Written by Lisa Burwell
I could not resist opening with this headline as my 3½ hour visit with Bill Spohrer, the proclaimed “Indiana Jones of South America,” was fascinating. Bill and his wife, renowned interior designer Lynn Wilson, own the Coombs Inn, Apalachicola’s Victorian-style bed-and-breakfast, where you can escape to the past in fanciful luxury. My husband and I have been to the Coombs Inn several times over the past decade, but our visit that weekend in early March was to introduce VIE to Apalach’ (as the locals say).
We always stay here when we make the weekend trek to Apalachicola – it is a great getaway. Innkeeper Marc Latta bestowed us a warm and gracious greeting upon our arrival. We asked Marc if there was a special event in town, since there seemed to be more activity compared to our last visit, just under a year ago. “No. This is pretty average activity for this time of year,” he said. He must have noticed the somewhat surprised looks on our faces as he went on to explain that Apalachicola has been gaining some national attention over the past few years. Marc pulled out a copy of that day’s edition of The New York Times with an article that was headlined, “On Florida’s Gulf Coast, the South is Still the South.”
It also notes that Apalachicola is best known for its oysters and added that small boutiques and galleries can be found in a charming and sleepy downtown setting.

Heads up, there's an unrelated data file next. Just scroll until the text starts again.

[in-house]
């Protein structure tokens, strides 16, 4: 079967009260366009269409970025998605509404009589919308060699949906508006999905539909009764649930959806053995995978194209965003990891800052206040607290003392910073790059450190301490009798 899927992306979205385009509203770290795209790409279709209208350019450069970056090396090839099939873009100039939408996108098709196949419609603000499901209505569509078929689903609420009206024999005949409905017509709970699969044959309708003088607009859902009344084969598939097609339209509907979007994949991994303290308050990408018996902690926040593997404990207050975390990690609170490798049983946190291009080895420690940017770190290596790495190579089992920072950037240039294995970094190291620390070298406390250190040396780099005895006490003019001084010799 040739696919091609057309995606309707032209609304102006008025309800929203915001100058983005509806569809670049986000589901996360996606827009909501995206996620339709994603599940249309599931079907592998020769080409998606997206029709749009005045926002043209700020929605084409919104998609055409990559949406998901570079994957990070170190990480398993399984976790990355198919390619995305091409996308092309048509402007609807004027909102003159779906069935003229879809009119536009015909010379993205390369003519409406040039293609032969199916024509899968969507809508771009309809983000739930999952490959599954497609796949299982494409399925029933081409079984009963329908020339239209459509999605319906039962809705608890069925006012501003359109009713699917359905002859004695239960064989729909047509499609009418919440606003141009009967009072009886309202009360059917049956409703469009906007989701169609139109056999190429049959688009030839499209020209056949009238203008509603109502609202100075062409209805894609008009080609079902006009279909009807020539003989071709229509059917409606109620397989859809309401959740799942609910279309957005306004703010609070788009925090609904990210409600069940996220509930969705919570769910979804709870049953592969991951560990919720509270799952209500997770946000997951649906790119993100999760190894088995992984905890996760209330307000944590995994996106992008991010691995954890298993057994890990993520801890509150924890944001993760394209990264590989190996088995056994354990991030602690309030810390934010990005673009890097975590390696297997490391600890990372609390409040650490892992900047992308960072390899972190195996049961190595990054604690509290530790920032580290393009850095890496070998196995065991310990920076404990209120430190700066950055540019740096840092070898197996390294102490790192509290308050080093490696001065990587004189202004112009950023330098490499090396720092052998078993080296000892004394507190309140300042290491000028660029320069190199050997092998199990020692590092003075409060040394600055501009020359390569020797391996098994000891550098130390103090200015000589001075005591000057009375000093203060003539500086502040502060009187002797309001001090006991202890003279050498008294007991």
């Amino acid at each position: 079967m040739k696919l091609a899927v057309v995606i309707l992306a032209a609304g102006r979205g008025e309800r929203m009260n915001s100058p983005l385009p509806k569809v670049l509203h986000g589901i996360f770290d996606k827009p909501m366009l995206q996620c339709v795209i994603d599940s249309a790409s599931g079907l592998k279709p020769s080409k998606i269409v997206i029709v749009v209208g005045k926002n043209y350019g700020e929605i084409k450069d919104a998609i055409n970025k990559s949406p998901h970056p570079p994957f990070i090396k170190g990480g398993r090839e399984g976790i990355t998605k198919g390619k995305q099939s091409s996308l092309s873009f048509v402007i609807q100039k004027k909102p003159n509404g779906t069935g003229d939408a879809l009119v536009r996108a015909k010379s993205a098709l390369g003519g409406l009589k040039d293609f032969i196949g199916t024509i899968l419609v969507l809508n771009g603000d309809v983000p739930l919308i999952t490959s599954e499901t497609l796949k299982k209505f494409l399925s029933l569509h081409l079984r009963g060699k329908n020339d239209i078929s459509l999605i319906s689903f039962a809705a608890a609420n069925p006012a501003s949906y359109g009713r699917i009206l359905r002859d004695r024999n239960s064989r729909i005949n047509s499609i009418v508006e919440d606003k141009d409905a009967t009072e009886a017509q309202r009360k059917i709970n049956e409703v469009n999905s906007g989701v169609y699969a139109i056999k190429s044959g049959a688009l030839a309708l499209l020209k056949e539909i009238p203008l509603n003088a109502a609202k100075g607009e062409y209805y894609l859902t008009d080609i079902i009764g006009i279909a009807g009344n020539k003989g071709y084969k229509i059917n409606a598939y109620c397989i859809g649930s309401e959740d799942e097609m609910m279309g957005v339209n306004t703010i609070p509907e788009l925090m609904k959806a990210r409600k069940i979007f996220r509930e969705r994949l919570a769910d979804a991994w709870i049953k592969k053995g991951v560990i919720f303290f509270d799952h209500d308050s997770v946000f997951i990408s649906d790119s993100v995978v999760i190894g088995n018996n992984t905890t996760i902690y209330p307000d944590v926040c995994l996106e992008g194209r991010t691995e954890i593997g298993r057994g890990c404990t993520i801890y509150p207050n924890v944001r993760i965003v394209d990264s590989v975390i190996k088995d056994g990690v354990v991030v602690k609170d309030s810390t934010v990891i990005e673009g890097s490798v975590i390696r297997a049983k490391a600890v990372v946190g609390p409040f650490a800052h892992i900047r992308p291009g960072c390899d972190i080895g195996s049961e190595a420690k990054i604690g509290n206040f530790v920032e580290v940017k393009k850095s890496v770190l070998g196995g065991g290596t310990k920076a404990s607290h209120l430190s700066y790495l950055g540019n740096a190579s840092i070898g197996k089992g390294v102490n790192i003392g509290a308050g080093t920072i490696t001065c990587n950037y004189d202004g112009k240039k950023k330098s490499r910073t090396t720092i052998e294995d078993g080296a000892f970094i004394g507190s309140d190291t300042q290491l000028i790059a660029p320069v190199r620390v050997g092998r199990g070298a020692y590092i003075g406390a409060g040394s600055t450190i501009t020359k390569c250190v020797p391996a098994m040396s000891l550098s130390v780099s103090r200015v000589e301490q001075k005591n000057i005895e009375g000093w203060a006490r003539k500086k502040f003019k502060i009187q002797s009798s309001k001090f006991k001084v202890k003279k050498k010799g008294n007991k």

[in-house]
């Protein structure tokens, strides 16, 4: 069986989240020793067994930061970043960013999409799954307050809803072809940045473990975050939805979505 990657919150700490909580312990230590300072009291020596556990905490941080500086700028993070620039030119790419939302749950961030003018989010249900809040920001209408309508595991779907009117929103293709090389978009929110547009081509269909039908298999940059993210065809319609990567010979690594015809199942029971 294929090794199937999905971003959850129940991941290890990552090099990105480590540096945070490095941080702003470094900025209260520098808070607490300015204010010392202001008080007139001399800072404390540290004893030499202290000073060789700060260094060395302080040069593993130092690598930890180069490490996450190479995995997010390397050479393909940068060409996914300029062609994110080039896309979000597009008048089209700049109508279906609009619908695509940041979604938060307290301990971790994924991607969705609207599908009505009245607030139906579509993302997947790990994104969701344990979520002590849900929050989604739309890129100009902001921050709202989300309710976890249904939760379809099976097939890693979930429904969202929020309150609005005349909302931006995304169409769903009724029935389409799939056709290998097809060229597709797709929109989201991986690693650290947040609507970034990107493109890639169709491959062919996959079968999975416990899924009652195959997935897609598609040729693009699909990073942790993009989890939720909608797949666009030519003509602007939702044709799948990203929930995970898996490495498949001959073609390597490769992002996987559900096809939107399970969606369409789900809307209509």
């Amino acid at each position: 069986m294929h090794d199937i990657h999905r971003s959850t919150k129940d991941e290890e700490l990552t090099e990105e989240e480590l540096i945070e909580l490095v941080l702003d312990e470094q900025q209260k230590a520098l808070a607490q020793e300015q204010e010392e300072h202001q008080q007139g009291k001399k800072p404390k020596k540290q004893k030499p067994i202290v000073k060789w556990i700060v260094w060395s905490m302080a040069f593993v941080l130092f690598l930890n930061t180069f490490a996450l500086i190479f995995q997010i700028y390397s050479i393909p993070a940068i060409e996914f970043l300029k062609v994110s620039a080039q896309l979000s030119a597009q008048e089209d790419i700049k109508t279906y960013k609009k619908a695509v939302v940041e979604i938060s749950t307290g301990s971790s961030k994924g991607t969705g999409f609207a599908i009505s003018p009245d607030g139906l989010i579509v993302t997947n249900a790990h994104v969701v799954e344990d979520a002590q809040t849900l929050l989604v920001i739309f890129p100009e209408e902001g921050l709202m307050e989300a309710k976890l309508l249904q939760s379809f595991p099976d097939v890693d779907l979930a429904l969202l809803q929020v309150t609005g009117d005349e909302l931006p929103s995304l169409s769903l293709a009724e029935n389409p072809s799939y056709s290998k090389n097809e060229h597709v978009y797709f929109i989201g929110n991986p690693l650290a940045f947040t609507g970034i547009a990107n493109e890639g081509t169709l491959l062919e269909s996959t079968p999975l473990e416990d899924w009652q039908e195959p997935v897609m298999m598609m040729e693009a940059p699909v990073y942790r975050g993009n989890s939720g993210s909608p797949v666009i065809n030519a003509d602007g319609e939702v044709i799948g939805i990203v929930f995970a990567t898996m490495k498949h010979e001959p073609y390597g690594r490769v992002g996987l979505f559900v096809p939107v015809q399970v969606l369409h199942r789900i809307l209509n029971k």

The Times article touts that Florida’s Panhandle is a great find because it is somewhat undiscovered, and it mentions Apalachicola as home to nineteenth- and twentieth-century homes, elegant churches, B&Bs, and a postcard-perfect downtown. It also notes that Apalachicola is best known for its oysters and added that small boutiques and galleries can be found in a charming and sleepy downtown setting. Grayton Beach, Seaside, and Rosemary Beach are also mentioned in the article. Though Seaside may be accustom to this type of national press, Apalachicola is just now finding its way onto the national press radar. In fact, two separate groups of travel writers were in town during our stay, which were hosted by Joseph Taylor, Apalachicola Chamber president; Franklin County Tourist Development Council representative; and co-chair of the Florida’s Forgotten Coast Plein Air Invitational.